Possible questions that a teacher may ask the students include:
1. Identify a suitable dependent variable for your inquiry.
2. State variables, other than the temperature, or the independent variable in general, which may affect the growth of the named seedling?
Other variables can also include:
3. Suggest how each variable can be controlled or monitored.
4. Why scientists are interested in building greenhouses?
Maintaining environmental control in the greenhouse can be demonstrated. For example, the need to control temperature, lighting, humidity, and even CO2 levels. Maintaining a balanced environment within your greenhouse will require the use of fans, venting systems, heaters, and monitoring CO2 levels. It is important to discuss the value of greenhouses for science/research and for the economy.
5. How do you build a greenhouse?
This question can link biology with chemistry / physics and technology. Construction and materials range from simple, lightweight materials, such as, PVC piping and a plastic covering for a cold frame style greenhouse that needs no heat. This question needs to elaborate framed construction and glass panels requiring venting and exhausts systems. Framing material may be PVC pipe, wood, or aluminum. PVC frames are not strong enough for areas that receive a lot of snow or high winds. Choice of covering material also needs to take into consideration the weather and seasonal extremes of your area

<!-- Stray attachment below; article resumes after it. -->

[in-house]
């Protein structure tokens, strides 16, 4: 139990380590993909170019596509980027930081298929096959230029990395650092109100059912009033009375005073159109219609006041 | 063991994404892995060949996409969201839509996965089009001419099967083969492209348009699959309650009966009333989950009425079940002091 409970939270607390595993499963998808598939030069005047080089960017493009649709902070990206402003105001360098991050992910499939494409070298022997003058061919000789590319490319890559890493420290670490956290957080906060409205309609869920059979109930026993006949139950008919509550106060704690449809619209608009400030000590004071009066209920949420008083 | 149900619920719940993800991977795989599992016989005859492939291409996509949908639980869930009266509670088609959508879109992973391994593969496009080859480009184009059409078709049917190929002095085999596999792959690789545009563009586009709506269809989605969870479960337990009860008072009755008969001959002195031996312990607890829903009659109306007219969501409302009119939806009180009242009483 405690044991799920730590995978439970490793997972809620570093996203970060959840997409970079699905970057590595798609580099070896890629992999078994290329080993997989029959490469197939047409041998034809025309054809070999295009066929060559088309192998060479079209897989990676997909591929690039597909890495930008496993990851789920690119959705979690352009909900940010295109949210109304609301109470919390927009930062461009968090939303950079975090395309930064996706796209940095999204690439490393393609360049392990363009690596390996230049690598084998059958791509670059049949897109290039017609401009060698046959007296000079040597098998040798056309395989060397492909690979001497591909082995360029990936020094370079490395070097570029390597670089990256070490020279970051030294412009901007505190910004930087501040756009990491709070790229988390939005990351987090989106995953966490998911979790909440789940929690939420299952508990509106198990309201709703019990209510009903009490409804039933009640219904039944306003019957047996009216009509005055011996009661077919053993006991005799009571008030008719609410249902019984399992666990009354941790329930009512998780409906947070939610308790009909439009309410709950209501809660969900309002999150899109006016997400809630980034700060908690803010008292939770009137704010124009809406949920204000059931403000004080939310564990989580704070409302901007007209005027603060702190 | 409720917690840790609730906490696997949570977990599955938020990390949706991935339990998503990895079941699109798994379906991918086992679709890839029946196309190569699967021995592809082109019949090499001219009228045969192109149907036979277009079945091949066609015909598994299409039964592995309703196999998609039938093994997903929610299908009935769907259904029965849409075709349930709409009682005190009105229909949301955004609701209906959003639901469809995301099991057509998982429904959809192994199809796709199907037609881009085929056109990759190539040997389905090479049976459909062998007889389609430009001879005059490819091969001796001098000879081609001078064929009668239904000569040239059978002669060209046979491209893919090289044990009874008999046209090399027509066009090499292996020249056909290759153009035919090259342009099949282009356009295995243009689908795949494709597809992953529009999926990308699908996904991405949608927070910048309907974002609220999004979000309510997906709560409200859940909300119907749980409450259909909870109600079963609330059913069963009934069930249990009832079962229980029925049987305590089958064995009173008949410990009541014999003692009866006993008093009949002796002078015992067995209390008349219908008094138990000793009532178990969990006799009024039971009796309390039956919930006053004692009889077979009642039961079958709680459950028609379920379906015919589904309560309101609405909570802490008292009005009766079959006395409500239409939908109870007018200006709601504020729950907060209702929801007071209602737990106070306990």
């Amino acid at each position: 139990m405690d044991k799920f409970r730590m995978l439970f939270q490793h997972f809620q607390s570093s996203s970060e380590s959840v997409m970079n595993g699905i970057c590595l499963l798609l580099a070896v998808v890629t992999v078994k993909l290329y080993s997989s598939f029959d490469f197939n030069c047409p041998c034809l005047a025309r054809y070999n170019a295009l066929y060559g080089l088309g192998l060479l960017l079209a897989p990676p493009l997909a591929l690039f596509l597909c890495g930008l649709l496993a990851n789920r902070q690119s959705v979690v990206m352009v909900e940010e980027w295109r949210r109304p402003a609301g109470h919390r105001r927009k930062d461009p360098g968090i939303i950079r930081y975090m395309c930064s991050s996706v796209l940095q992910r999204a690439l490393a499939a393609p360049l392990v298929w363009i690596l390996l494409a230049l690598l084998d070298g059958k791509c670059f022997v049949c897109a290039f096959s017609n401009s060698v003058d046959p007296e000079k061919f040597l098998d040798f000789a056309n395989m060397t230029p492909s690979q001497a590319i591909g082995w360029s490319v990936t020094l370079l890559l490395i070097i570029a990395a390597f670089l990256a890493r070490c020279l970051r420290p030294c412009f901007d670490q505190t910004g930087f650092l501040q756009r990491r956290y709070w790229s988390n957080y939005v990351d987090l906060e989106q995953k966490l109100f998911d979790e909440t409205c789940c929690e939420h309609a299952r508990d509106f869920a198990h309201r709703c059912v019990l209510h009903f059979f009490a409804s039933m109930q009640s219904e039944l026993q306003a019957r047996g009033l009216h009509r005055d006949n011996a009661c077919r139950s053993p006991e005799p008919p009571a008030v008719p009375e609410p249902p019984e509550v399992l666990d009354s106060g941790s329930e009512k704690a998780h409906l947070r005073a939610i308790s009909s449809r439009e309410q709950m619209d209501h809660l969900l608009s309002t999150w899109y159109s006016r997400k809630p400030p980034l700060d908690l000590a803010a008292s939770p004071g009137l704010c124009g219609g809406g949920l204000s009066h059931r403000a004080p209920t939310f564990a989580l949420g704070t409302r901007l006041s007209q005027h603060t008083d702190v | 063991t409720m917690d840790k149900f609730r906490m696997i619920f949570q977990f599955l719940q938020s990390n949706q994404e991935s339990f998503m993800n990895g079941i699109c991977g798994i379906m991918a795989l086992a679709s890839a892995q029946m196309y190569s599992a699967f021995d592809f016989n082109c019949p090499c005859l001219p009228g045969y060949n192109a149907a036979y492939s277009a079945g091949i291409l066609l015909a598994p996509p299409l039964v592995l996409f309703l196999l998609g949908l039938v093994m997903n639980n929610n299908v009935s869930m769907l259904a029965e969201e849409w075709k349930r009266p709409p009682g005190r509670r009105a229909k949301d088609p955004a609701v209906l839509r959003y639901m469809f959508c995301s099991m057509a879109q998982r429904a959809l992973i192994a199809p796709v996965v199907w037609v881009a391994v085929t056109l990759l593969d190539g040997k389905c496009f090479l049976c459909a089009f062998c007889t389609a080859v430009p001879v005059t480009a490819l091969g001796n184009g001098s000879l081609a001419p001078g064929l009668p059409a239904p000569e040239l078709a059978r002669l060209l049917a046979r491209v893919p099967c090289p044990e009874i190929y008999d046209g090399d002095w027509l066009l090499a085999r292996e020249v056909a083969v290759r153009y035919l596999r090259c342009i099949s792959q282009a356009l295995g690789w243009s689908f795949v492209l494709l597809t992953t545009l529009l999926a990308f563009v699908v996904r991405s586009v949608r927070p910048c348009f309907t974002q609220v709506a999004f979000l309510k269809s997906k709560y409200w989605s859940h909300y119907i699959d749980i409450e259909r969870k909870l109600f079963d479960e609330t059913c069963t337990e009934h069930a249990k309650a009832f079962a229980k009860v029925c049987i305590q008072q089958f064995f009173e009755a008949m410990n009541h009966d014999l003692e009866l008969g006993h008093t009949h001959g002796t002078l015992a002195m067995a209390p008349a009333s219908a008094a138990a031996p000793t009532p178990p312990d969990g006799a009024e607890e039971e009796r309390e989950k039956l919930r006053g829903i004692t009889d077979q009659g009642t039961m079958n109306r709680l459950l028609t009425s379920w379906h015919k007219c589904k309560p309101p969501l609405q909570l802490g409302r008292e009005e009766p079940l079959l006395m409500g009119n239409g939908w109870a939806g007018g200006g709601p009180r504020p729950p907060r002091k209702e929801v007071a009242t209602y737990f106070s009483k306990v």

To discuss and evaluate both the validity and the reliability of the outcomes of the designed experiments
Introduce the topic: The idea behind reliability is that any significant results must be more than a one-off finding and be inherently repeatable. Other researchers must be able to perform exactly the same experiment, under the same conditions, and generate the same results. This can reinforce the findings and ensure that the wider scientific community will accept the conclusions. Without this replication of statistically significant results (this will apply to higher level biology students), the experiment and research cannot fulfil all of the requirements of testability. This prerequisite is essential to a hypothesis establishing itself as a tentatively accepted scientific truth.
A possible question that a teacher may ask the students include:
Describe what effect a non-controlled abiotic factor (variable) could have had on the results, if it had not been controlled.